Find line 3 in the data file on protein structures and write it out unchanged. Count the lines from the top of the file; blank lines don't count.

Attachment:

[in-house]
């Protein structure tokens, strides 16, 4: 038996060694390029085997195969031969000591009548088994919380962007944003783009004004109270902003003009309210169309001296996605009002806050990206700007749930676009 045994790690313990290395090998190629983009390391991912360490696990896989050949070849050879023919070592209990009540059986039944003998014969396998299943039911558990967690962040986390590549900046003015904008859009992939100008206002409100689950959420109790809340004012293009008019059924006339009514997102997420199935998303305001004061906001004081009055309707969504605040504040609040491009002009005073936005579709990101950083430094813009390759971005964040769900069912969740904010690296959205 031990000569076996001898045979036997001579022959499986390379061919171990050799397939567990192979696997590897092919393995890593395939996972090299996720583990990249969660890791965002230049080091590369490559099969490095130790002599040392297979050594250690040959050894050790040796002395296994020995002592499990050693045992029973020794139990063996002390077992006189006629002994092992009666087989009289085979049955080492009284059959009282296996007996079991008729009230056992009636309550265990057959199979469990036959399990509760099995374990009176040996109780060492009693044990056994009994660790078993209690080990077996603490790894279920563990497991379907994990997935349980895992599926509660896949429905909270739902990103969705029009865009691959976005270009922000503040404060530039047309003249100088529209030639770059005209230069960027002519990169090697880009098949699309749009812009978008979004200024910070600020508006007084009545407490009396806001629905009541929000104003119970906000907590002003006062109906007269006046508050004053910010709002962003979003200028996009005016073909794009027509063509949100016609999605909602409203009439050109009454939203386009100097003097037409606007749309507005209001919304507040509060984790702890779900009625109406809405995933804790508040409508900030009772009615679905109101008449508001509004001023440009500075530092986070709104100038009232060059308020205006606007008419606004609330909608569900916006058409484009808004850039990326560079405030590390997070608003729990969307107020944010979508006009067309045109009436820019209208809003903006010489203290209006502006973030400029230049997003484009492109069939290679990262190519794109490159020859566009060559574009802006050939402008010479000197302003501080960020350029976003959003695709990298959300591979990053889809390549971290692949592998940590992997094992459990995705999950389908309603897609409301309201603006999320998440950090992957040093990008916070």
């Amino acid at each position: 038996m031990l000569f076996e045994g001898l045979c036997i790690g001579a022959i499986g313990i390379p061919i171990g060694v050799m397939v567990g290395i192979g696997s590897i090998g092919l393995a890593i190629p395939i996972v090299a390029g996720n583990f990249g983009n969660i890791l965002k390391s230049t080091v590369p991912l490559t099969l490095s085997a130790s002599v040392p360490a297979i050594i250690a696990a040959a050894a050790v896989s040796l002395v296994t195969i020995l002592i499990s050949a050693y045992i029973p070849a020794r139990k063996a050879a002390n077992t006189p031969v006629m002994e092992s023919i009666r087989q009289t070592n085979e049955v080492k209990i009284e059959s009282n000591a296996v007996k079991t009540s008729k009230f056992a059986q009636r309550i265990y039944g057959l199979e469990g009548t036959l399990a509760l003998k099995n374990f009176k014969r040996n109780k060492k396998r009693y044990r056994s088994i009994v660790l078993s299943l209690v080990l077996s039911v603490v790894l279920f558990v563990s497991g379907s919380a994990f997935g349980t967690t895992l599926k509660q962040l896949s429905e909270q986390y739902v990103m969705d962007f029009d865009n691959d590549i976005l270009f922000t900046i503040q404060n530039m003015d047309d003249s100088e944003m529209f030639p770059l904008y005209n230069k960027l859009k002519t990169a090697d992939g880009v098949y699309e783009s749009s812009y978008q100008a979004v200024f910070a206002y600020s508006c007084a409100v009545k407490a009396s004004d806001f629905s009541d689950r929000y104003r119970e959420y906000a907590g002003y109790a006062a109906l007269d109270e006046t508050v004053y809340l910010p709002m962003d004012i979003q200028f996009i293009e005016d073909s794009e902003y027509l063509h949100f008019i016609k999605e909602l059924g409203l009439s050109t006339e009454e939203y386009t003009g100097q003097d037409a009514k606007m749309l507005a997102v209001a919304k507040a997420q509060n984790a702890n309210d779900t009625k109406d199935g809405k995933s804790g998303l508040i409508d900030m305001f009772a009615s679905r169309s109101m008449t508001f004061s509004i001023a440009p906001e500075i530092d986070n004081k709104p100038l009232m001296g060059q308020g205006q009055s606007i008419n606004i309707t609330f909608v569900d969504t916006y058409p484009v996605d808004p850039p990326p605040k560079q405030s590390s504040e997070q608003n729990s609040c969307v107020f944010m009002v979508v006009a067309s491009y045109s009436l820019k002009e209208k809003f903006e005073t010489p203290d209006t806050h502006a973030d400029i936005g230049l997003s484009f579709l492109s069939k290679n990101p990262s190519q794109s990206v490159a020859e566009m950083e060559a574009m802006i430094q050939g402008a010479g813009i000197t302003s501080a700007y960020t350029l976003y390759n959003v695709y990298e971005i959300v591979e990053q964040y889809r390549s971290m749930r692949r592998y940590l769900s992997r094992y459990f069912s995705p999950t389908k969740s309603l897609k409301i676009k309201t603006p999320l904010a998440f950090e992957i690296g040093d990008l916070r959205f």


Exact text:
């Amino acid at each position: 038996m031990l000569f076996e045994g001898l045979c036997i790690g001579a022959i499986g313990i390379p061919i171990g060694v050799m397939v567990g290395i192979g696997s590897i090998g092919l393995a890593i190629p395939i996972v090299a390029g996720n583990f990249g983009n969660i890791l965002k390391s230049t080091v590369p991912l490559t099969l490095s085997a130790s002599v040392p360490a297979i050594i250690a696990a040959a050894a050790v896989s040796l002395v296994t195969i020995l002592i499990s050949a050693y045992i029973p070849a020794r139990k063996a050879a002390n077992t006189p031969v006629m002994e092992s023919i009666r087989q009289t070592n085979e049955v080492k209990i009284e059959s009282n000591a296996v007996k079991t009540s008729k009230f056992a059986q009636r309550i265990y039944g057959l199979e469990g009548t036959l399990a509760l003998k099995n374990f009176k014969r040996n109780k060492k396998r009693y044990r056994s088994i009994v660790l078993s299943l209690v080990l077996s039911v603490v790894l279920f558990v563990s497991g379907s919380a994990f997935g349980t967690t895992l599926k509660q962040l896949s429905e909270q986390y739902v990103m969705d962007f029009d865009n691959d590549i976005l270009f922000t900046i503040q404060n530039m003015d047309d003249s100088e944003m529209f030639p770059l904008y005209n230069k960027l859009k002519t990169a090697d992939g880009v098949y699309e783009s749009s812009y978008q100008a979004v200024f910070a206002y600020s508006c007084a409100v009545k407490a009396s004004d806001f629905s009541d689950r929000y104003r119970e959420y906000a907590g002003y109790a006062a109906l007269d109270e006046t508050v004053y809340l910010p709002m962003d004012i979003q200028f996009i293009e005016d073909s794009e902003y027509l063509h949100f008019i016609k999605e909602l059924g409203l009439s050109t006339e009454e939203y386009t003009g100097q003097d037409a009514k606007m749309l507005a997102v209001a919304k507040a997420q509060n984790a702890n309210d779900t009625k109406d199935g809405k995933s804790g998303l508040i409508d900030m305001f009772a009615s679905r169309s109101m008449t508001f004061s509004i001023a440009p906001e500075i530092d986070n004081k709104p100038l009232m001296g060059q308020g205006q009055s606007i008419n606004i309707t609330f909608v569900d969504t916006y058409p484009v996605d808004p850039p990326p605040k560079q405030s590390s504040e997070q608003n729990s609040c969307v107020f944010m009002v979508v006009a067309s491009y045109s009436l820019k002009e209208k809003f903006e005073t010489p203290d209006t806050h502006a973030d400029i936005g230049l997003s484009f579709l492109s069939k290679n990101p990262s190519q794109s990206v490159a020859e566009m950083e060559a574009m802006i430094q050939g402008a010479g813009i000197t302003s501080a700007y960020t350029l976003y390759n959003v695709y990298e971005i959300v591979e990053q964040y889809r390549s971290m749930r692949r592998y940590l769900s992997r094992y459990f069912s995705p999950t389908k969740s309603l897609k409301i676009k309201t603006p999320l904010a998440f950090e992957i690296g040093d990008l916070r959205f």